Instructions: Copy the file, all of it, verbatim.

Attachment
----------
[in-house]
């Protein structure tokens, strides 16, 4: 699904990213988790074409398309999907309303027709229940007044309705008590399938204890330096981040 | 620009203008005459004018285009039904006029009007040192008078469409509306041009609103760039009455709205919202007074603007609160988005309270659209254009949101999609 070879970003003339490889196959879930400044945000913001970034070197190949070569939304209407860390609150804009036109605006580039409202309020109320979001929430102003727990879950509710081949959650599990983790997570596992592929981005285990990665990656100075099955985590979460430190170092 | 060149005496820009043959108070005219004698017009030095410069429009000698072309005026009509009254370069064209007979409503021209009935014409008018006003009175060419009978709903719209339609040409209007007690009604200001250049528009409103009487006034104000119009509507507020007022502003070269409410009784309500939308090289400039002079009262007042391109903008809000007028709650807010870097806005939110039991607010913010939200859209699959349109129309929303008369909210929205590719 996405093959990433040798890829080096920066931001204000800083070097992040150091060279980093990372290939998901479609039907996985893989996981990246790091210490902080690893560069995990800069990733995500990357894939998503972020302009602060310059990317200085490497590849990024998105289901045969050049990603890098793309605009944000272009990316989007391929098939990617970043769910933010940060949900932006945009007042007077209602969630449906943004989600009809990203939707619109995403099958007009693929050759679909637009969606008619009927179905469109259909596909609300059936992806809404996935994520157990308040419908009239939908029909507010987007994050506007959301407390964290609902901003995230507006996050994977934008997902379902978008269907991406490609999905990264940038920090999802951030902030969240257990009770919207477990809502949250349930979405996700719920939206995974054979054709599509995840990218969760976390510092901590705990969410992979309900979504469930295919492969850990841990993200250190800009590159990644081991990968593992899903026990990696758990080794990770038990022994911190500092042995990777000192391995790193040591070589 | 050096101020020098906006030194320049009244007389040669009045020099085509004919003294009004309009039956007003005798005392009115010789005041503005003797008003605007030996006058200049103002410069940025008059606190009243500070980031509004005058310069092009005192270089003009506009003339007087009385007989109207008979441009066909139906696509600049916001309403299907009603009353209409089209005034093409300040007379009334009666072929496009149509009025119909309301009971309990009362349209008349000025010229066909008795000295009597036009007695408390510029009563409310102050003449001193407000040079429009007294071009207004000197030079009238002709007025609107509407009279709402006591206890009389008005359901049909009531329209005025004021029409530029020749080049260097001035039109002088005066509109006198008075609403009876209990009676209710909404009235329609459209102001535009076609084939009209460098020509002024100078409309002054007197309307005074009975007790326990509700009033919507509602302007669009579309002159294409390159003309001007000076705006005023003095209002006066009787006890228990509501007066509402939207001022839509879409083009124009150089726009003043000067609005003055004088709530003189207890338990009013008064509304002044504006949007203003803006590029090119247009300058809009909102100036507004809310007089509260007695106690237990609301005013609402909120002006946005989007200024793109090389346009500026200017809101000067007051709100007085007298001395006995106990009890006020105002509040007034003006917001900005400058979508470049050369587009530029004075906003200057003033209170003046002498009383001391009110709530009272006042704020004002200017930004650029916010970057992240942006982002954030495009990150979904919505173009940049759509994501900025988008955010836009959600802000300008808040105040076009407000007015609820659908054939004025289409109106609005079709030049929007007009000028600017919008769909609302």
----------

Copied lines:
[in-house]
């Protein structure tokens, strides 16, 4: 699904990213988790074409398309999907309303027709229940007044309705008590399938204890330096981040 | 620009203008005459004018285009039904006029009007040192008078469409509306041009609103760039009455709205919202007074603007609160988005309270659209254009949101999609 070879970003003339490889196959879930400044945000913001970034070197190949070569939304209407860390609150804009036109605006580039409202309020109320979001929430102003727990879950509710081949959650599990983790997570596992592929981005285990990665990656100075099955985590979460430190170092 | 060149005496820009043959108070005219004698017009030095410069429009000698072309005026009509009254370069064209007979409503021209009935014409008018006003009175060419009978709903719209339609040409209007007690009604200001250049528009409103009487006034104000119009509507507020007022502003070269409410009784309500939308090289400039002079009262007042391109903008809000007028709650807010870097806005939110039991607010913010939200859209699959349109129309929303008369909210929205590719 996405093959990433040798890829080096920066931001204000800083070097992040150091060279980093990372290939998901479609039907996985893989996981990246790091210490902080690893560069995990800069990733995500990357894939998503972020302009602060310059990317200085490497590849990024998105289901045969050049990603890098793309605009944000272009990316989007391929098939990617970043769910933010940060949900932006945009007042007077209602969630449906943004989600009809990203939707619109995403099958007009693929050759679909637009969606008619009927179905469109259909596909609300059936992806809404996935994520157990308040419908009239939908029909507010987007994050506007959301407390964290609902901003995230507006996050994977934008997902379902978008269907991406490609999905990264940038920090999802951030902030969240257990009770919207477990809502949250349930979405996700719920939206995974054979054709599509995840990218969760976390510092901590705990969410992979309900979504469930295919492969850990841990993200250190800009590159990644081991990968593992899903026990990696758990080794990770038990022994911190500092042995990777000192391995790193040591070589 | 050096101020020098906006030194320049009244007389040669009045020099085509004919003294009004309009039956007003005798005392009115010789005041503005003797008003605007030996006058200049103002410069940025008059606190009243500070980031509004005058310069092009005192270089003009506009003339007087009385007989109207008979441009066909139906696509600049916001309403299907009603009353209409089209005034093409300040007379009334009666072929496009149509009025119909309301009971309990009362349209008349000025010229066909008795000295009597036009007695408390510029009563409310102050003449001193407000040079429009007294071009207004000197030079009238002709007025609107509407009279709402006591206890009389008005359901049909009531329209005025004021029409530029020749080049260097001035039109002088005066509109006198008075609403009876209990009676209710909404009235329609459209102001535009076609084939009209460098020509002024100078409309002054007197309307005074009975007790326990509700009033919507509602302007669009579309002159294409390159003309001007000076705006005023003095209002006066009787006890228990509501007066509402939207001022839509879409083009124009150089726009003043000067609005003055004088709530003189207890338990009013008064509304002044504006949007203003803006590029090119247009300058809009909102100036507004809310007089509260007695106690237990609301005013609402909120002006946005989007200024793109090389346009500026200017809101000067007051709100007085007298001395006995106990009890006020105002509040007034003006917001900005400058979508470049050369587009530029004075906003200057003033209170003046002498009383001391009110709530009272006042704020004002200017930004650029916010970057992240942006982002954030495009990150979904919505173009940049759509994501900025988008955010836009959600802000300008808040105040076009407000007015609820659908054939004025289409109106609005079709030049929007007009000028600017919008769909609302």